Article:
After being discharged home, rather than to a rehab hospital (as I was too competent on crutches), my next challenges were pain management - using Panadol as that is all I could stomach, showering, dressing and feeding myself.  Only those of you that have had serious injury or witnessed partners, parents or siblings with serious injury can realise how hard this is.  The best way I can describe this ‘survival state’ is what I imagine it is like being in prison, but in this situation your prison is your body and mind. . .This is THE point when you make your decision about how you are going to approach your injury situation.  You can make it a positive journey and learn from it or you can become defined by your injury and your approach will become a negative one.  I am very fortunate that I am naturally a positive person and it doesn’t matter how much you throw at me I don’t seem to understand how to be negative, for which I am truly grateful.  I have every understanding that injury could very easily lead to depression and that would then add a whole extra battle to be fought on top of healing.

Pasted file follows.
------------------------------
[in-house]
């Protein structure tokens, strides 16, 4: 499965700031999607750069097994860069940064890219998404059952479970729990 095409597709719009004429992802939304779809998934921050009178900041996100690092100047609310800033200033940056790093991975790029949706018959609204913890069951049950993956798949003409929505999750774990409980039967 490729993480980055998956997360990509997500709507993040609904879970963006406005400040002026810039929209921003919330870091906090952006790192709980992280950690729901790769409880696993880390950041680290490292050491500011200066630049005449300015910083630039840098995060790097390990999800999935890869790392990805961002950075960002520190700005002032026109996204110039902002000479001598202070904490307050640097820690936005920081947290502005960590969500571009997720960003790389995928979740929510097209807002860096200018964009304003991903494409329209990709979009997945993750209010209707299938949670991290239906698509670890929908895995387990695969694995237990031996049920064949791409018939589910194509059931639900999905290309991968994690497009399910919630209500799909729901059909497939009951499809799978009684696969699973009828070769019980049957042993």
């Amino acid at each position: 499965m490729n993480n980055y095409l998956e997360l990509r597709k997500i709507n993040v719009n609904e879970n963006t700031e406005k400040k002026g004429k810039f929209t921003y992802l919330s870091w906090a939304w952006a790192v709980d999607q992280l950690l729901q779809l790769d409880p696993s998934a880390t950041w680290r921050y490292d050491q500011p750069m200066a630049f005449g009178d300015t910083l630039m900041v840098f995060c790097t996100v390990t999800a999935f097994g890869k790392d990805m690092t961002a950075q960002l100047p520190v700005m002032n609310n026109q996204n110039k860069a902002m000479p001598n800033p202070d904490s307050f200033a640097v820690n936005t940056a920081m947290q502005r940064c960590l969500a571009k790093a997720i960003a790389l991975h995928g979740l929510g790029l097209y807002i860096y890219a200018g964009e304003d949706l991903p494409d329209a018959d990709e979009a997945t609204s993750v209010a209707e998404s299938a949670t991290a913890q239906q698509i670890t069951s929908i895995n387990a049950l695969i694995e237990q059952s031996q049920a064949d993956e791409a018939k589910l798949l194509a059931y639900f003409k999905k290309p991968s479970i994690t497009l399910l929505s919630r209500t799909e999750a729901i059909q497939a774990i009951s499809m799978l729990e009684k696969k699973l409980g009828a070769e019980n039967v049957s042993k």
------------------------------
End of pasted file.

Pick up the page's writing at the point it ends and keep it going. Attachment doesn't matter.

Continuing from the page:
So off on my little journey I went . . . #rehablife

I started off with my home rehab program combining my own core strength, range of motion and activation exercises for 5 weeks until I was able to get into the rehab hospital.  When I was able to get into the rehab hospital I was going there twice per week with one hour of physio and one hour of hydrotherapy . . . by this point the relief I felt by being able to move in the pool was amazing.  Walking in the pool was so strange to me after 6 weeks of not weight bearing . . . it felt as foreign as walking on the moon.

I focussed all of my energy into doing the best rehab that I could.  I craved calcium rich foods for bone healing and I ate high protein meals for muscle building and recovery.  At 8 weeks I was allowed to touch my foot to the floor and at 10 weeks I was able to swing my leg over my bike that had been sitting patiently in the wind- trainer waiting for me.  I did all that I could to be the best rehab person I could be!   And then I had my 12 week X-Ray.  Did I mention at this point I was still only touch weight bearing and on two crutches . . . 3 month on crutches!